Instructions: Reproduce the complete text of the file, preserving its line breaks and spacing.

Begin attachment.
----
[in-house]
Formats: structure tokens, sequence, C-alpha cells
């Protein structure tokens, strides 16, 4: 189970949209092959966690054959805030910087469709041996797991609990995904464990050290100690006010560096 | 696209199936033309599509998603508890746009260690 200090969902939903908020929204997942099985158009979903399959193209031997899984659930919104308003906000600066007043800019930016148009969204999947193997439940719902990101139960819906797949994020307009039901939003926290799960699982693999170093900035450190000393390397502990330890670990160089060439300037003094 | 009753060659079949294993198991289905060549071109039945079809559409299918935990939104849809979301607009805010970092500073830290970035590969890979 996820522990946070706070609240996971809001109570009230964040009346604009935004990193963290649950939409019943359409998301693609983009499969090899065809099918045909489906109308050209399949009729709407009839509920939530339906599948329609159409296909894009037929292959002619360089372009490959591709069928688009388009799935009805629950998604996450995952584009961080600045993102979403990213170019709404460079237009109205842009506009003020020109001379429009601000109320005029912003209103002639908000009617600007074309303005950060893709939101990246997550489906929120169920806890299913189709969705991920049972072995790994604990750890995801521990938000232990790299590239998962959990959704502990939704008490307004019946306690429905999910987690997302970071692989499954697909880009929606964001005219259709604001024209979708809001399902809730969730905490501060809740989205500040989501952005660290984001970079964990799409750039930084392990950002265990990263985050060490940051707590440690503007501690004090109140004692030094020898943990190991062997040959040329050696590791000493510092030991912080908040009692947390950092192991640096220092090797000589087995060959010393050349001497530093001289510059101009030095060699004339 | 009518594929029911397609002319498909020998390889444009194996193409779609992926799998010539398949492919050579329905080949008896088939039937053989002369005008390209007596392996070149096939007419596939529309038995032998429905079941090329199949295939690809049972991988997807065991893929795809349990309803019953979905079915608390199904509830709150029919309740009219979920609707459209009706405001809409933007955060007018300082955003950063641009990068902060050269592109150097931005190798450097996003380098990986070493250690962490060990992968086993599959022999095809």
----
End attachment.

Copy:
[in-house]
Formats: structure tokens, sequence, C-alpha cells
């Protein structure tokens, strides 16, 4: 189970949209092959966690054959805030910087469709041996797991609990995904464990050290100690006010560096 | 696209199936033309599509998603508890746009260690 200090969902939903908020929204997942099985158009979903399959193209031997899984659930919104308003906000600066007043800019930016148009969204999947193997439940719902990101139960819906797949994020307009039901939003926290799960699982693999170093900035450190000393390397502990330890670990160089060439300037003094 | 009753060659079949294993198991289905060549071109039945079809559409299918935990939104849809979301607009805010970092500073830290970035590969890979 996820522990946070706070609240996971809001109570009230964040009346604009935004990193963290649950939409019943359409998301693609983009499969090899065809099918045909489906109308050209399949009729709407009839509920939530339906599948329609159409296909894009037929292959002619360089372009490959591709069928688009388009799935009805629950998604996450995952584009961080600045993102979403990213170019709404460079237009109205842009506009003020020109001379429009601000109320005029912003209103002639908000009617600007074309303005950060893709939101990246997550489906929120169920806890299913189709969705991920049972072995790994604990750890995801521990938000232990790299590239998962959990959704502990939704008490307004019946306690429905999910987690997302970071692989499954697909880009929606964001005219259709604001024209979708809001399902809730969730905490501060809740989205500040989501952005660290984001970079964990799409750039930084392990950002265990990263985050060490940051707590440690503007501690004090109140004692030094020898943990190991062997040959040329050696590791000493510092030991912080908040009692947390950092192991640096220092090797000589087995060959010393050349001497530093001289510059101009030095060699004339 | 009518594929029911397609002319498909020998390889444009194996193409779609992926799998010539398949492919050579329905080949008896088939039937053989002369005008390209007596392996070149096939007419596939529309038995032998429905079941090329199949295939690809049972991988997807065991893929795809349990309803019953979905079915608390199904509830709150029919309740009219979920609707459209009706405001809409933007955060007018300082955003950063641009990068902060050269592109150097931005190798450097996003380098990986070493250690962490060990992968086993599959022999095809």